"Regardless, you are an International, so prestige trumps all, and that eliminates liberal arts colleges."
I would strenuously disagree. Liberal arts colleges have some of the highest medical school placement rates in the country. In fact, top LACs outperform large research universities when it comes to graduate school placement.
Bates college claims an overall 80-100 percent admit rate to med. schools, with virtually every student with a GPA or 3.5 or better admitted. FAQ?s about ?Pre-Med? at Bates | Career Development Center | Bates College
UMich claims a 60-70 percent overall acceptance rate.
Large research universities generally DO have better facilities than small liberal arts colleges, but what a small LAC will get you is excellent access to professors and more individualized attention. At a small LAC all your courses will be taught by the professor. At a large university, although the course may officially be taught by a bright light in the field, someone whose reputation outstrips that of the average LAC prof, in reality your classes may largely be taught by graduate student teaching assistants.
It's a different story if you are planning to return home for graduate school. Admissions committees abroad may or may not be familiar with some of the smaller LACs. If you are expecting to return home for grad school you may be better off at a large RU. Check with med schools in your country.
The AAMC table is based on place of residence, not citizenship. When my DH was applying to grad schools he was considered a US resident although he was not a US citizen.
Some med schools do not admit international applicants. UMich, for instance, requires that applicants be US citizens or permanent residents: University of Michigan Medical School :: Admissions :: Requirements
While Harvard does not: http://hms.harvard.edu/sites/default...inAidGuide.pdf
Be aware that "best of" lists often look only at larger schools and are sometimes based on the numbers of majors or applicants rather than the percentages admitted. In other words, just because an undergraduate institution has a zillion premed majors does not make it a great premed school. You may find yourself forced into a tight funnel of applicants and it may be harder to find research opportunities.
I would do a LOT of on-line research if I were you. Some things to look at:
What's the school's overall med school placement rate?
What's the school's placement rate for students above a certain cut-off? Some schools have gatekeeping med school boards that won't support a student's application unless the student meets certain criteria, for instance, above a certain GPA. School's without such requirements will look worse in terms of placement rates because their stats will include students with low GPAs whose chances for admission are low.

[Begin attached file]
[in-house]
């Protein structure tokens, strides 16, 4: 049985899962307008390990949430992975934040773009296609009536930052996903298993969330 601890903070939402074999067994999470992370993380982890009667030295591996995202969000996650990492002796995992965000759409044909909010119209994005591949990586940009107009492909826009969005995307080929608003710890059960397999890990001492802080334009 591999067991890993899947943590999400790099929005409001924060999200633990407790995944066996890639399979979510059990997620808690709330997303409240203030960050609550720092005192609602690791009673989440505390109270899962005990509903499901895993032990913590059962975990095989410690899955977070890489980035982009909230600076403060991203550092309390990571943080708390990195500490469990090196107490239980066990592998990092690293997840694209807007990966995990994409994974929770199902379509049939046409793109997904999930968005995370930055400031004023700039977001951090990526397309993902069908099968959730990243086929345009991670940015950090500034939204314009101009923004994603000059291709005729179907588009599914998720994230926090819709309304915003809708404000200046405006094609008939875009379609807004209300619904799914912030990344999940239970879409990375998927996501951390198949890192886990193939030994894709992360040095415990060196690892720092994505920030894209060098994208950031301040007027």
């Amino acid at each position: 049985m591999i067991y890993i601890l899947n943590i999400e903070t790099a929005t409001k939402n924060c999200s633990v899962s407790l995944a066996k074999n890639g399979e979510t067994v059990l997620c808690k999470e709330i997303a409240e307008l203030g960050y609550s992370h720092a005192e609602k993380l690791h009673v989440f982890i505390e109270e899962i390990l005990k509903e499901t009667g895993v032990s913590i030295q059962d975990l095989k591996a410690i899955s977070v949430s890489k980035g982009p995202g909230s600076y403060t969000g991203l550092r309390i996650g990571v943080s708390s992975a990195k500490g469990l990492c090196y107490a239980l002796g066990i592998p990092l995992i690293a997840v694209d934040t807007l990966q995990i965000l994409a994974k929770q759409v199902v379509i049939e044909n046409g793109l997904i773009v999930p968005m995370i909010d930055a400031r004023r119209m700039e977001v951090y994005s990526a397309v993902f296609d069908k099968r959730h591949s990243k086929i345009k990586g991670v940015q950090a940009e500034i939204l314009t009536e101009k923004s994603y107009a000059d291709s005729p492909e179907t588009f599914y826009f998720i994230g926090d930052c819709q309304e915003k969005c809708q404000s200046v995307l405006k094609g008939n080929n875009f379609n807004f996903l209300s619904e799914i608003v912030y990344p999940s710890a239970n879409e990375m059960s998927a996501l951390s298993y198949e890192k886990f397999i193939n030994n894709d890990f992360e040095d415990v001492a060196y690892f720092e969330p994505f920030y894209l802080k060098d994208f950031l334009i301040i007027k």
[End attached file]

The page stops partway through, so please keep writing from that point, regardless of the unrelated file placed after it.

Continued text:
Does the school require students who want to be supported by the med school admissions committee or advisors to be an official premed student?
Are non premed majors routinely frozen out of typically premed courses? In other words, if you want to major in history but still apply to med school, when you try to sign up for organic chemistry are you going to be put in line behind all the official premed or chemistry majors?
What percentage of undergraduate students are able to get summer research work? This is especially important as a potential med school applicant.
Does the school have a special relationship with a specific med school? If so, does the med school admit international students? Does it offer financial aid?
Are there distribution requirements (more common at LACs)? If you're very focussed on science courses you may not want to be forced to take courses in the humanities.
What kinds of support does the school offer international students? When my DH was an undergrad at Bates the school kept certain dorms open over breaks and made a concerted effort to help international students get jobs or paid research internships over the summer.
What would you do if premed didn't work out for you? Would you still be happy at the school? Does it have other features you like?
What does your scholarship cover? If it doesn't cover room and board you'll want to look at these costs as well and look at how the individual schools help foreign students close the gap.